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Graduate Peers' Schedules

Winter 2016
Peer Advisor Availability

Writing Peer
Kyle Crocco

Mon: 10 a.m.-2 p.m.
Tue: 10 a.m.-noon
Wed: 10 a.m.-2 p.m.
Thu: 10 a.m.-noon

Funding Peer
Stephanie Griffin
Mon: 10 a.m.-noon
Wed: noon-2 p.m.

Diversity Peer
Ana Romero

Mon: noon-2 p.m.
Wed: 11 a.m.-1 p.m.

The peers sometimes hold events or attend meetings during their regular office hours. To assure you connect with your Graduate Peer Advisor, we encourage you to contact them by email and make an appointment.

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Entries in competition (4)

Tuesday
Feb162016

Registration Now Open for 2016 Grad Slam Competition

UCSB's Grad Slam competition is back, and it's better than ever! Here's what you need to know and how you can sign up to participate in this year's competition, scheduled for April 4-15.

What is the Grad Slam?

Launched in 2013, Grad Slam is an award-winning campus-wide competition for the best three-minute talk by a graduate student. Participants are judged on the basis of having a clear and effective presentation that is geared for a general university audience and has demonstrable intellectual significance.

Why should I compete?

For fortune and fame, of course! This year, we're giving away more than $15,000 in cash and prizes, including a Grand Prize of $5,000. Plus, the winner will get to compete in a UC-wide Grad Slam competition for the chance to win even more money!

I'm intrigued, but I need a snazzy video to entice me more.

Here you go!

I'm sold. Where do I sign up?

Glad you asked! Click here to fill out the registration form. The deadline to sign up is Friday, March 11. (Note: this is an extension of the original deadline of March 4.)

OK, I signed up. Now what?

We will be launching the 2016 Grad Slam page soon, but in the meantime you can check out previous years' competitions for more information. And be sure to stay tuned to The GradPost for more information on workshops, resources, and more to help you craft and refine your presentation. If you have questions, you can email Robert Hamm.

Wednesday
Feb112015

Registration Now Open for the 2015 Grad Slam Competition

UCSB's Grad Slam competition is back, and it's better than ever! Here's what you need to know and how you can sign up to participate in this year's competition, scheduled for April 6 to 17.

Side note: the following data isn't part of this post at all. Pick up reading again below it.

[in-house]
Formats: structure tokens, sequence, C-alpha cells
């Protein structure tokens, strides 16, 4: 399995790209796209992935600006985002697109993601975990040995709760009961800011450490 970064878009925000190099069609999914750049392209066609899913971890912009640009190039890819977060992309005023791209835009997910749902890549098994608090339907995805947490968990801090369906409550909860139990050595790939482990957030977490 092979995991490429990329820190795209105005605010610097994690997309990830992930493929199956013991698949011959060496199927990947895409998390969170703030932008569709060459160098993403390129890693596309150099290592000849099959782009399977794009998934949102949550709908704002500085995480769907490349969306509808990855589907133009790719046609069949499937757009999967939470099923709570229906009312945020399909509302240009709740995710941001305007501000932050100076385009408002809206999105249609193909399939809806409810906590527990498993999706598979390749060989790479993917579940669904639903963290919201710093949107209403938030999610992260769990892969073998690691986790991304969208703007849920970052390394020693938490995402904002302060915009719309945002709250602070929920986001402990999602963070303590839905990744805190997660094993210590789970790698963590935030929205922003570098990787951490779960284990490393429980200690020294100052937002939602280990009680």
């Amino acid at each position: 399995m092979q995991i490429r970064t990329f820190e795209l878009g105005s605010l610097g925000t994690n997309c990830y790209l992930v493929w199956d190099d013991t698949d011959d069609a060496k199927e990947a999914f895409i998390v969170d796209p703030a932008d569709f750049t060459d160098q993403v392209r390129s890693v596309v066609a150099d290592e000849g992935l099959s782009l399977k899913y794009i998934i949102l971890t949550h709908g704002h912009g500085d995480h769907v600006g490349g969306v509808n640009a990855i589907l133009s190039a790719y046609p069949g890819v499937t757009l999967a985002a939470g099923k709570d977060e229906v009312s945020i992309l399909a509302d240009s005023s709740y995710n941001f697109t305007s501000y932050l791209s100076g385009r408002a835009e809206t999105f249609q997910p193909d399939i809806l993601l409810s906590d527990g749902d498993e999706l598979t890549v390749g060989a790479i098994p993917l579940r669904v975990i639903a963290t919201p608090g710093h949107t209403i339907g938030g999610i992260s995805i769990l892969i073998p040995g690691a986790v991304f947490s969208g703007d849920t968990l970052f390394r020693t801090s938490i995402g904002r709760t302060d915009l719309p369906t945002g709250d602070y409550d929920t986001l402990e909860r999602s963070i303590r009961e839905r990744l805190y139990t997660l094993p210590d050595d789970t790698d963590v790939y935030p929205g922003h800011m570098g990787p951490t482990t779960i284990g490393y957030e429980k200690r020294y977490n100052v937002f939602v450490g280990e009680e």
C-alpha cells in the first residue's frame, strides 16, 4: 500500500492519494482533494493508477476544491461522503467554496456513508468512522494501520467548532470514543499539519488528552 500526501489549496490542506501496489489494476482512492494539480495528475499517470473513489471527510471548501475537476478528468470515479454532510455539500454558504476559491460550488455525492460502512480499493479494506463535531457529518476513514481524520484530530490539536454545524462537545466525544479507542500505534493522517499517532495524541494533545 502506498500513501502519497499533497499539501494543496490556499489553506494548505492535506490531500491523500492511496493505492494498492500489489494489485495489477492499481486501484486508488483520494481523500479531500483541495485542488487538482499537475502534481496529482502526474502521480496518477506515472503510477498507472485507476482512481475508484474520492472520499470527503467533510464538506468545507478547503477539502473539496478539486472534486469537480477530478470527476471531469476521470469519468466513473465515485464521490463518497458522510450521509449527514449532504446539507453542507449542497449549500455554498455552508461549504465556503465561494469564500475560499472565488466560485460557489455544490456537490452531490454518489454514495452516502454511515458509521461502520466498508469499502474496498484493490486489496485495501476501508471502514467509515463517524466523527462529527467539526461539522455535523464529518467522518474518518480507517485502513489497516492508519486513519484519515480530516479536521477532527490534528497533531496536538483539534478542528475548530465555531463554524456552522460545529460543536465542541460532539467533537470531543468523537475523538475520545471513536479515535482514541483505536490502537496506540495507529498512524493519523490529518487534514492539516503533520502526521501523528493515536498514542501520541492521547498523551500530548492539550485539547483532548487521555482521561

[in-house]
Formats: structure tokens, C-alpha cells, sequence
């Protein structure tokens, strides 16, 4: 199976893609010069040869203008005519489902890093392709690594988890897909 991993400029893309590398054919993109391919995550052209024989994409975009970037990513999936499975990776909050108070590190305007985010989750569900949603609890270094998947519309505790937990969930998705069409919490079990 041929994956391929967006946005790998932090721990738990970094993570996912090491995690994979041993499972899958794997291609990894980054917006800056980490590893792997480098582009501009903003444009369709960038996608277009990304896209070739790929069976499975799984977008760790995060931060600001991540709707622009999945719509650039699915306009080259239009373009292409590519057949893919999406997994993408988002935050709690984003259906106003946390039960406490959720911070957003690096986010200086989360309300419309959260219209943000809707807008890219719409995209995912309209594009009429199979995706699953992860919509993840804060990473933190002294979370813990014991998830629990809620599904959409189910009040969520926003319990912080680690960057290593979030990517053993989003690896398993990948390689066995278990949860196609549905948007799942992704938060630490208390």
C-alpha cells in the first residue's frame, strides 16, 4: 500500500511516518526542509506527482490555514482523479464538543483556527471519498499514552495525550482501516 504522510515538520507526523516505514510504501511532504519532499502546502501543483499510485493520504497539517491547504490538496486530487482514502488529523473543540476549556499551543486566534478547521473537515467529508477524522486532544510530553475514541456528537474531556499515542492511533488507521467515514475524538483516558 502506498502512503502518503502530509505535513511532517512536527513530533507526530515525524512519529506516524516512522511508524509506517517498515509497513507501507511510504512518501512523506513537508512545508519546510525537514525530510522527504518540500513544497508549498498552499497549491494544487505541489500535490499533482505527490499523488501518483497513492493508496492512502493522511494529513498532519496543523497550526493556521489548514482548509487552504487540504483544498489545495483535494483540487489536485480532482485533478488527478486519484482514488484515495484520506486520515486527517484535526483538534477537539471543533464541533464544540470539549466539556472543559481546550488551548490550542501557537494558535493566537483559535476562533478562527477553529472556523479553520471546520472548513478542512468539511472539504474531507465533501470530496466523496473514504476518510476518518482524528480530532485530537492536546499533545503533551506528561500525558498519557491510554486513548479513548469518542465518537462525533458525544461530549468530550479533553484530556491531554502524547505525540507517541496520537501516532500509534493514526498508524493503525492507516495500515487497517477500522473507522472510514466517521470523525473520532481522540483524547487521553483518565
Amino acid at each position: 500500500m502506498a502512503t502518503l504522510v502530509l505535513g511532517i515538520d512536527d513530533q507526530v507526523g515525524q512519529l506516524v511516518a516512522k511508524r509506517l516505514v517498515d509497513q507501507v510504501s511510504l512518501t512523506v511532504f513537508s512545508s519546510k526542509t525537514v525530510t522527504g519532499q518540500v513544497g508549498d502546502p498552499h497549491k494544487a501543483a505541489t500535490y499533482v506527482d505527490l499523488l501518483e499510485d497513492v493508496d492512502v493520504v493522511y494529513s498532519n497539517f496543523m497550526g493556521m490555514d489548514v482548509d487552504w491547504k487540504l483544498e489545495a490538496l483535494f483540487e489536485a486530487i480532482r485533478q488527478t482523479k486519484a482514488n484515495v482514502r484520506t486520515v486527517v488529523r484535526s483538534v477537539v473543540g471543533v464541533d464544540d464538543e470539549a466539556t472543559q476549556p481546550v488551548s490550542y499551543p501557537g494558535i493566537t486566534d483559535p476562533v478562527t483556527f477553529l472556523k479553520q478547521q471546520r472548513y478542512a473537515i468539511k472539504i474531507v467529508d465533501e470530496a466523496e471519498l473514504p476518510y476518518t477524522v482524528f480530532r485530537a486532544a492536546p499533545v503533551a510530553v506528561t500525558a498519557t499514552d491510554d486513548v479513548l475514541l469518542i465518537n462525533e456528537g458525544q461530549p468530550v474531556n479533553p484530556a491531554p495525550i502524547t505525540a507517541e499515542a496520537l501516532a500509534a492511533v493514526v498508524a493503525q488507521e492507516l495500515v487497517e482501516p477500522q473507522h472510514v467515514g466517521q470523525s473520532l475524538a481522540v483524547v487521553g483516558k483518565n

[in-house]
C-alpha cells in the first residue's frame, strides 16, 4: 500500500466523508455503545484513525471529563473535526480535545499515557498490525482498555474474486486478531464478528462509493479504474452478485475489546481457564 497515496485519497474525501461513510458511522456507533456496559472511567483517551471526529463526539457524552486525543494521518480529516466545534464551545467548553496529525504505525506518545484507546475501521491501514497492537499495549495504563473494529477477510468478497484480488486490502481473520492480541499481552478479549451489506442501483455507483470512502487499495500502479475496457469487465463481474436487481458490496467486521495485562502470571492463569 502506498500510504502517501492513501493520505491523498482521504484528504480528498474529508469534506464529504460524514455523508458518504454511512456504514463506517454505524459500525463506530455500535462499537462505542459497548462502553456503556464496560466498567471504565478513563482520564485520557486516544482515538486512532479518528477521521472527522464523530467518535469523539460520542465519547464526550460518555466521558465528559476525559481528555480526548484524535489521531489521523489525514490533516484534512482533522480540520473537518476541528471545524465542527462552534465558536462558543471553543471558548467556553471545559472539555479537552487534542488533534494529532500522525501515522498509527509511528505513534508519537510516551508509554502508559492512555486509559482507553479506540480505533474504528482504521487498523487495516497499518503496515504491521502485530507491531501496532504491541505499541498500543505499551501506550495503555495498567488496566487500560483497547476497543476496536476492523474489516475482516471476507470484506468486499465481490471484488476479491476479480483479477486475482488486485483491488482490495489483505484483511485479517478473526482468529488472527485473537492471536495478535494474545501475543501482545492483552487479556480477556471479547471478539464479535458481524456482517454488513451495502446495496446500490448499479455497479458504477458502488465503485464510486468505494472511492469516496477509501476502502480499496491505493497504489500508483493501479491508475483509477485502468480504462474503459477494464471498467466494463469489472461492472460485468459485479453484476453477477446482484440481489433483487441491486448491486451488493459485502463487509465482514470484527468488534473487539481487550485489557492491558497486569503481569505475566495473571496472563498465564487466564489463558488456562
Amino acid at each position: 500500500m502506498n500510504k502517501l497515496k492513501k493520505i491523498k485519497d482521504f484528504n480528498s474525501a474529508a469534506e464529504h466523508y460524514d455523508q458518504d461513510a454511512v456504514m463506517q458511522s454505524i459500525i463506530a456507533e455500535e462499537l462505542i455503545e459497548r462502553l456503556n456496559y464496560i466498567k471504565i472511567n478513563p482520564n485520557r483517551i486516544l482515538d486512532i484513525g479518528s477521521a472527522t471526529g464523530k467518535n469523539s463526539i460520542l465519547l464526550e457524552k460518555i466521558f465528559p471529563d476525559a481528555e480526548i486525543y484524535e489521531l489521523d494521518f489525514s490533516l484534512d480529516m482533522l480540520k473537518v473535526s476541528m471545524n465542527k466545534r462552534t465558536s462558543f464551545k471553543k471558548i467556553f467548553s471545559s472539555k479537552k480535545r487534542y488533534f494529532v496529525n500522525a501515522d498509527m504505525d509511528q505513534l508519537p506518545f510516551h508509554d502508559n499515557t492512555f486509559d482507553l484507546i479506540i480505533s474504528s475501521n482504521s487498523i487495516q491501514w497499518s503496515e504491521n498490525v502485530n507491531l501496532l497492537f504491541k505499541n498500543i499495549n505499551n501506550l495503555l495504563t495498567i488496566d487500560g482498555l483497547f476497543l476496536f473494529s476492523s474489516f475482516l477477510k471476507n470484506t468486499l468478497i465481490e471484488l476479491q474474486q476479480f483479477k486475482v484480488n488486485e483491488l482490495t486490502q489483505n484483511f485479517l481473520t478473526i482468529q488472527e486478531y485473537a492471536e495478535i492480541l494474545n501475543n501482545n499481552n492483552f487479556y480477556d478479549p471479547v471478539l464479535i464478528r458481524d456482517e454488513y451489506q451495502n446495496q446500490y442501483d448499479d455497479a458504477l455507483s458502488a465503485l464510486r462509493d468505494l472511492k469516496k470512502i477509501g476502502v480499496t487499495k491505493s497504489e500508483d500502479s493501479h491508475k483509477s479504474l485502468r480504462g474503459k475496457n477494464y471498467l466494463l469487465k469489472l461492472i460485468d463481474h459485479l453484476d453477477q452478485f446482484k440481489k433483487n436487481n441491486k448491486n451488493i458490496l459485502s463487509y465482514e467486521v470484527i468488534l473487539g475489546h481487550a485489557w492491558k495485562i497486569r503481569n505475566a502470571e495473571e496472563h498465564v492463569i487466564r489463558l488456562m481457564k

What is the Grad Slam?

Launched in 2013, Grad Slam is an award-winning campus-wide competition for the best three-minute research talk by a graduate student. Participants are judged on the basis of having a clear and effective presentation that is geared for a general university audience and has demonstrable intellectual significance.

Why should I compete?

For fortune and fame, of course! This year, we're giving away more than $13,000 in cash and prizes, including a Grand Prize of $5,000. Plus, the winner will get to compete in an inaugural UC-wide Grad Slam competition for the chance to win even more money!

I'm intrigued, but I need a snazzy video to entice me more.

Here you go!

I'm sold. Where do I sign up?

Glad you asked! Click here to fill out the registration form. The deadline to sign up is Friday, March 13. (Note: deadline extended from original date of March 6.)

OK, I signed up. Now what?

Check out the 2015 Grad Slam page here, and stay tuned to The GradPost for more information on workshops, resources, and more to help you craft and refine your presentation.

Wednesday
Apr092014

Grad Slam Round Five Recap: Sex, Drugs, and Lasers 

Winners of Grad Slam Round Five, who will go on to the Semifinals, are: Leah Kuritzky of Materials, left, and Audrey Harkness of Counseling, Clinical, and School Psychology. Credit: Patricia Marroquin

Wednesday, April 9, 11 a.m. to noon, Student Resource Building, Multipurpose Room.

Roxanna Quach of Graduate Division helped audience members sign in. Several dozen people attended. Credit: Patricia MarroquinHere is what you may have missed at the fifth round of the Grad Slam.


Overview

The Grad Slam features 3-minute presentations of student research. 

The top two presenters from the preliminary round advance to the Semifinal round (and the top four receive $50 gift cards for the UCSB bookstore).


Kyle’s Picks

Best Dressed: Kyle Ploense

Best Preliminary Round: Round Five (eight really good short talks and visuals)

Best Visuals: Audrey Harkness

Fastest: Elizabeth Mainz (2:33)

Funniest: Leah Kuritzky


Leah Kuritzky gives a laser light bulb demonstration. Credit: Patricia MarroquinJudges’ Picks

Audrey Harkness (advances to Semifinal round)

Leah Kuritzky (advances to Semifinal round)

Hannah Kallewaard

Lisa McAllister


Presentation Summaries


Hyperspectral Remote Sensing of Giant Kelp
, Thomas Bell, Marine Science

Thomas explained that hyperspectral remote sensing is much more advanced than multispectral scanning, allowing researchers to measure more data. Changes in coastal ecosystems affect kelp. By measuring kelp, we can measure changes in the ecosystems and its effects.

Having “The Talk”: The Importance of Parent-Child Communication about Sexual Orientation in the Development of Youth Sexual Orientation Attitudes and Behaviors, Audrey Harkness, Counseling, Clinical, and School Psychology

Audrey talked about teens’ attitudes toward lesbians, gays, and bisexuals. Parents have an effect on these teen attitudes. She plans to determine empirically if parents’ messages about sexual orientation affect teen attitudes about sexual orientation. Audrey will interview parents and children and see if there is cause and effect. She will then develop workshops to help parents talk about sexual orientation.